Use this URL to cite or link to this record in EThOS: http://ethos.bl.uk/OrderDetails.do?uin=uk.bl.ethos.653416
Title: Gene targeting in the mouse : introducing specific mutations associated with cystic fibrosis
Author: Kimber, Wendy Louise
Awarding Body: University of Edinburgh
Current Institution: University of Edinburgh
Date of Award: 1995
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Abstract:
This thesis describes an attempt to create mouse models for CF bearing precise, CF-associated mutations as the only alteration to the murine Cftr gene, through use of the 'Hit and Run' gene targeting technique in mouse embryonal stem (ES) cells. This involves an initial targeting step in which an insertional targeting vector bearing the mutation to be introduced integrates through homologous recombination into Cftr. A negative selection then follows, enriching for those cells which have subsequently excised the vector and either reverted to the wild type genotype, or been converted to the desired genotype of the introduced mutation in the correct location as the only alteration to the gene. Vectors incorporating CF-associated mutations were introduced into ES cells and found to target Cftr at a higher frequency than had been previously reported for this region of the murine CF gene. Selection against the integrated vector in these targeted 'hit' clones was conducted with the unexpected result of 100% of resistant clones retaining the vector and the selection cassette. Close examination of these clones discovered no gross rearrangements, but a failure of methylation-sensitive restriction enzymes to cut within this region which could be induced or removed by growing the clone in negative or positive selection respectively. Further investigation of this phenomenon led to the conclusion that expression of the selection cassette was being modulated by methylation, and loss of the negative selection gene expression by this mechanism was occurring far more frequently than the desired loss through vector excision. The 'run' procedure was modified in view of this to reduce the high methylation-induced background, and clones were subsequently obtained which had survived the selection through vector excision.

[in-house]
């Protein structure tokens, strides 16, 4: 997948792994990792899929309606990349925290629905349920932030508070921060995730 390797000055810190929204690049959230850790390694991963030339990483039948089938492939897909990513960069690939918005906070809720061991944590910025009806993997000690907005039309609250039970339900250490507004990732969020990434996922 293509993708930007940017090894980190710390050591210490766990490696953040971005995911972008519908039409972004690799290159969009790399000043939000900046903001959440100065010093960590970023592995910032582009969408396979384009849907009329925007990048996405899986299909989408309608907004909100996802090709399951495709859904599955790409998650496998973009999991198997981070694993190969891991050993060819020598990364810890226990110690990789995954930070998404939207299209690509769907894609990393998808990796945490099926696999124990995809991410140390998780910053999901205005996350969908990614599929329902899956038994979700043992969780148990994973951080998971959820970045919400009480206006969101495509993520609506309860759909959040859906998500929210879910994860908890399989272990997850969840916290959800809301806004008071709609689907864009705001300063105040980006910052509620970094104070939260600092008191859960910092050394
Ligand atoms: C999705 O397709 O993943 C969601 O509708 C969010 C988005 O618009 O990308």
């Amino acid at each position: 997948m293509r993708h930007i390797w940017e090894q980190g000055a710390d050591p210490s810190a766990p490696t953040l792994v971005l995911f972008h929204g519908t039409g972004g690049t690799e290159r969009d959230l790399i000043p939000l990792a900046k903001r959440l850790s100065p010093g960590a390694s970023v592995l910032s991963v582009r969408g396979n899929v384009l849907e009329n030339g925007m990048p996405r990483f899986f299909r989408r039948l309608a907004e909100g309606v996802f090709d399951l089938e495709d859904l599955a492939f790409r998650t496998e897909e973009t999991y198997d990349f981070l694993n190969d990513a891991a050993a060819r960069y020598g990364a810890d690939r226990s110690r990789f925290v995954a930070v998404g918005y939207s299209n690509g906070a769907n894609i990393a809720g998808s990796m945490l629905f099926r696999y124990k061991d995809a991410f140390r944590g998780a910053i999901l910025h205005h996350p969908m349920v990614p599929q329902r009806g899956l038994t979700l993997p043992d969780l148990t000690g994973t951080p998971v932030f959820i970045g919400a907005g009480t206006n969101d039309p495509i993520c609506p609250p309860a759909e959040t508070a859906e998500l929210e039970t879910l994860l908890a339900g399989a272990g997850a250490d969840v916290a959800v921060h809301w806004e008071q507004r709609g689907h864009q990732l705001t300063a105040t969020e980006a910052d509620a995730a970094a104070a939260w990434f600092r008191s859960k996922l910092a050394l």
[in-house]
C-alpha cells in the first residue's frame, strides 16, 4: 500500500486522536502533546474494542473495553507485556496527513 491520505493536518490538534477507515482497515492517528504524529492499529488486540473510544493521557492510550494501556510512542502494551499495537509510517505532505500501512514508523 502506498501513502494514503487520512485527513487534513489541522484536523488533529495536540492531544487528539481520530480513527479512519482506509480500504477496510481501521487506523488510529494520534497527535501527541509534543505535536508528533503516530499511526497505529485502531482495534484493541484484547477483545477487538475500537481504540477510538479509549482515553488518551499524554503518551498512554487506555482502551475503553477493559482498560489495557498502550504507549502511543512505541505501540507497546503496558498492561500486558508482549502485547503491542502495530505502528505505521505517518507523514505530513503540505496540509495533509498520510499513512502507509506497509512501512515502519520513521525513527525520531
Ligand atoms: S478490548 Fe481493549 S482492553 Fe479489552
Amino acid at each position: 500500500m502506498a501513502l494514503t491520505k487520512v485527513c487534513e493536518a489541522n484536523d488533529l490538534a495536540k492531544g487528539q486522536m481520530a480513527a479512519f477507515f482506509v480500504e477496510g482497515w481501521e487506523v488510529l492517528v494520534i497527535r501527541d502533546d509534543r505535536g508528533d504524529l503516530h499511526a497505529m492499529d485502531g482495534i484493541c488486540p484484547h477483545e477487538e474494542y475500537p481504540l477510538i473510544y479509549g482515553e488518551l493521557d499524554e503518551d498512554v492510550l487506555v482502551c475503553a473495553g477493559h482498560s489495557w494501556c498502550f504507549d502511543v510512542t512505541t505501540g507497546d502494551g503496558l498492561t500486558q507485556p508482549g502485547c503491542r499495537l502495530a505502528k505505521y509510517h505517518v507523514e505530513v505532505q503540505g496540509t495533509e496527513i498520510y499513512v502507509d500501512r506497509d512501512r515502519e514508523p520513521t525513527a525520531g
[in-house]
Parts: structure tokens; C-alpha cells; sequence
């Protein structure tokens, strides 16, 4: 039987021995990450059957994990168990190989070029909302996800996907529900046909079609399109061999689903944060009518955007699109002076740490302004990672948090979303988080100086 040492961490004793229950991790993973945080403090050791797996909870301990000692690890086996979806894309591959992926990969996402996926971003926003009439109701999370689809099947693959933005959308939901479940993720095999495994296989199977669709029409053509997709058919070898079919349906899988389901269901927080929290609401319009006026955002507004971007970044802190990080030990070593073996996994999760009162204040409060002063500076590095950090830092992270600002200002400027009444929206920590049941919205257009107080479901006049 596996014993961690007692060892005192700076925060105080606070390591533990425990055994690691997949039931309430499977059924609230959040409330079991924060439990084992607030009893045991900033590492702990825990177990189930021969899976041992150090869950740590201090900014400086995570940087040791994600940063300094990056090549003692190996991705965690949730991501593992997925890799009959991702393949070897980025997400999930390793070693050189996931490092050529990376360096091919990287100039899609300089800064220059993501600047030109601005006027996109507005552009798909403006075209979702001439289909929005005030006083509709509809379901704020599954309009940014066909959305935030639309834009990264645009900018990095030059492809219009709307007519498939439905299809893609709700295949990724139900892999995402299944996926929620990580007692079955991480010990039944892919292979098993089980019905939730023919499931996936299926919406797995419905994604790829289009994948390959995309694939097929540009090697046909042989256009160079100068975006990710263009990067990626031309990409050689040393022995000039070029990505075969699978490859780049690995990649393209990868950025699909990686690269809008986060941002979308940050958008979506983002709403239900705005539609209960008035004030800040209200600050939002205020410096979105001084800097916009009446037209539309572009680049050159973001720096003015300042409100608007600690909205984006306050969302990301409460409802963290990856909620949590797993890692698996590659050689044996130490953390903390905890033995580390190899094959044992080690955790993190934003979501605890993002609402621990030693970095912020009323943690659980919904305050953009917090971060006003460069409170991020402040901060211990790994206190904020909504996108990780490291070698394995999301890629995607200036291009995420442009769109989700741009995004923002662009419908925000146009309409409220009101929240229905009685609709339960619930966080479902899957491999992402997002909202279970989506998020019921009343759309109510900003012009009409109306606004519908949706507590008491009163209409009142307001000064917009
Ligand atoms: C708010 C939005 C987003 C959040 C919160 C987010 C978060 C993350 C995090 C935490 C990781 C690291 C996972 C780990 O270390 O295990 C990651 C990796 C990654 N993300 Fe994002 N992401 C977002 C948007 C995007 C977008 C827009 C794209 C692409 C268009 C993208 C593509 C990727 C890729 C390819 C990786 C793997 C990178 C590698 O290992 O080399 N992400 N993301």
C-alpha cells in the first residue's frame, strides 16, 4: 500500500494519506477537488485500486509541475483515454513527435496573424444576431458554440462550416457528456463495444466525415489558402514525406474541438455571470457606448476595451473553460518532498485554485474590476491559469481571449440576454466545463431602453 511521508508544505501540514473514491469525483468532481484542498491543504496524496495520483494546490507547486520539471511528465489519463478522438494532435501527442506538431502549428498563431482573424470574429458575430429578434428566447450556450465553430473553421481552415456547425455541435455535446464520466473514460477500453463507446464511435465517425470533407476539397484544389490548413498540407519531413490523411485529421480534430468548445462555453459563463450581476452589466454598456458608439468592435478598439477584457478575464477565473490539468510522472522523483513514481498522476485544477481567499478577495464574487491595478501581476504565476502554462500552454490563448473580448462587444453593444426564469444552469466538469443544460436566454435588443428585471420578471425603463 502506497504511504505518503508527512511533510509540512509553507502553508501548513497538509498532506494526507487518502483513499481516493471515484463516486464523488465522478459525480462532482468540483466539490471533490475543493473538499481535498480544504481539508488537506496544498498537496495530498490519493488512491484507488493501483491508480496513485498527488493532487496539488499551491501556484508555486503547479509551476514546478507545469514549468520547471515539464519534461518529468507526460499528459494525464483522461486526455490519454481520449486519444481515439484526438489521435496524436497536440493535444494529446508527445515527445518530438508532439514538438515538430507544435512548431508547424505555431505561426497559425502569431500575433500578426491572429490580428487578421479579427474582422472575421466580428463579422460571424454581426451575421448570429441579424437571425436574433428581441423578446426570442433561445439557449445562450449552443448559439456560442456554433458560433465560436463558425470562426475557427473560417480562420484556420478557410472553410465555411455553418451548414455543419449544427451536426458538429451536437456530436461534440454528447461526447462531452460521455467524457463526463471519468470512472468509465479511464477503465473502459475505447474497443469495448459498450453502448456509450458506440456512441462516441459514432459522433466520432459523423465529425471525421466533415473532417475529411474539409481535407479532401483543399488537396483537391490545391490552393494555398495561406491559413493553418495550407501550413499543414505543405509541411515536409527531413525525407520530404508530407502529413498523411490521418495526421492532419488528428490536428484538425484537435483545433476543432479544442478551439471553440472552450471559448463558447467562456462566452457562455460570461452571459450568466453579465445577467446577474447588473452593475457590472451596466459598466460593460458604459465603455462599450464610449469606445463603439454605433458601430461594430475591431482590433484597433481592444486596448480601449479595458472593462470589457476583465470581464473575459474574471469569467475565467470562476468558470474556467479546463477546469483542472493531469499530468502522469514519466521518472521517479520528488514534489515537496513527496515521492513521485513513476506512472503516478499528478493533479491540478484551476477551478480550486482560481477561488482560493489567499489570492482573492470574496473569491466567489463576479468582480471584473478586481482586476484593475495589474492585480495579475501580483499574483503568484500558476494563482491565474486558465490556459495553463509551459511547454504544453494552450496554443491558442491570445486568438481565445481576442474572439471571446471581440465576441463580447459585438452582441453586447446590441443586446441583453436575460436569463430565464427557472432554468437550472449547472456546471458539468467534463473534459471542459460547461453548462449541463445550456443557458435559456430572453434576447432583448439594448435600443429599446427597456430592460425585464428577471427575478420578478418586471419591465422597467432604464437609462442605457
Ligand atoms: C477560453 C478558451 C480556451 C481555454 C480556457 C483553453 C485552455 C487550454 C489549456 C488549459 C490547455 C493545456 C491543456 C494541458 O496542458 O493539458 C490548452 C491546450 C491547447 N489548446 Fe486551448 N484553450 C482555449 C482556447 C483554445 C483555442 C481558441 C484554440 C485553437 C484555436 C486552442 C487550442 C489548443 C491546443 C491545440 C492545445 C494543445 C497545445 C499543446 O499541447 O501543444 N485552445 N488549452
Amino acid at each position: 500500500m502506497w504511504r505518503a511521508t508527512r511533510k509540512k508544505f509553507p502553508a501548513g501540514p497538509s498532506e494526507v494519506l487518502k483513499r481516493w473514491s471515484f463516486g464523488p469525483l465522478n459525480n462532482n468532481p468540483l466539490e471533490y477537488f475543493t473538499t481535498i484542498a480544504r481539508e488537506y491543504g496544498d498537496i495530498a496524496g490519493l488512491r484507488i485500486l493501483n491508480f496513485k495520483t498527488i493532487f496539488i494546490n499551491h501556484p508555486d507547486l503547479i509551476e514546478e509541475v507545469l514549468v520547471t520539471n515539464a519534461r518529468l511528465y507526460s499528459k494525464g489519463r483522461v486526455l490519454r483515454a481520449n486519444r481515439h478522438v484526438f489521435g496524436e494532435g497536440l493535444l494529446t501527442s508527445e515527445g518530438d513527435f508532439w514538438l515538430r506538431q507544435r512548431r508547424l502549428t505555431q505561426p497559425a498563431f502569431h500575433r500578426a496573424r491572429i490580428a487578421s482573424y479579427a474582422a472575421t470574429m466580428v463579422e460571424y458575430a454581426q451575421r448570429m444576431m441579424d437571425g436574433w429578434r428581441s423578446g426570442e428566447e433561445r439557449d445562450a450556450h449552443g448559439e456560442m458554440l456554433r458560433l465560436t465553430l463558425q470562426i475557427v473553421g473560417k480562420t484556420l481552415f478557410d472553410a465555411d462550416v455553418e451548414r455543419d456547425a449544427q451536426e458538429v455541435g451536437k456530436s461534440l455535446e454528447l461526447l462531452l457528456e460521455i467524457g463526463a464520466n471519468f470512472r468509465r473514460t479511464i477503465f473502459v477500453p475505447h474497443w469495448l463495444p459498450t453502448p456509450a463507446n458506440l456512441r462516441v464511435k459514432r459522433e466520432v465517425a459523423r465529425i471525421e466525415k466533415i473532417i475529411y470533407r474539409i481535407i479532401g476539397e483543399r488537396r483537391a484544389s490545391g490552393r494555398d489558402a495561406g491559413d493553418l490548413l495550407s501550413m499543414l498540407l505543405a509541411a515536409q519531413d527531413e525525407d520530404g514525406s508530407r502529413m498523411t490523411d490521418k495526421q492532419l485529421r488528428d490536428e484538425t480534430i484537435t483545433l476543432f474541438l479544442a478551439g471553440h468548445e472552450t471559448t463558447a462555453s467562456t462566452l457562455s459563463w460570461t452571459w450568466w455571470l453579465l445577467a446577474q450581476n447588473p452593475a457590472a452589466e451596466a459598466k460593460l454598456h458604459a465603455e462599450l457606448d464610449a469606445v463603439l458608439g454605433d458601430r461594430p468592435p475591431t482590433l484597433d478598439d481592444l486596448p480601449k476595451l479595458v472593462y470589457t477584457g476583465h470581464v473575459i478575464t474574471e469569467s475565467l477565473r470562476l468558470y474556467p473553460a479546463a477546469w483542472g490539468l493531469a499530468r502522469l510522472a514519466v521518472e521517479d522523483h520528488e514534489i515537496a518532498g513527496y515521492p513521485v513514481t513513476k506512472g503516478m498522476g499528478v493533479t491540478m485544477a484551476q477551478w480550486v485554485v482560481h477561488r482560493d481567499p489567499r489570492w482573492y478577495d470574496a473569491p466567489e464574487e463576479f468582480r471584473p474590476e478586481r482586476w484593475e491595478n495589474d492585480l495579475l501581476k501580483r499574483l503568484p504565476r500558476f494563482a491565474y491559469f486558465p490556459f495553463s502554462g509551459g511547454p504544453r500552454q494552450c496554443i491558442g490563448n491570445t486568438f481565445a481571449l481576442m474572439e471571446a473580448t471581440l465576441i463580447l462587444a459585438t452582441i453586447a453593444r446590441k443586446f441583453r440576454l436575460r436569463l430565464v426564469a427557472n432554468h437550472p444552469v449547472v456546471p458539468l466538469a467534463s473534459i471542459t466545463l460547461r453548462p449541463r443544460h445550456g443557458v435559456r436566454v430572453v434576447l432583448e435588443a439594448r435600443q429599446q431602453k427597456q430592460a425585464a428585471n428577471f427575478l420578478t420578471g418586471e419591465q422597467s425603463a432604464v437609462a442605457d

Supervisor: Not available Sponsor: Not available
Qualification Name: Thesis (Ph.D.) Qualification Level: Doctoral
EThOS ID: uk.bl.ethos.653416  DOI: Not available
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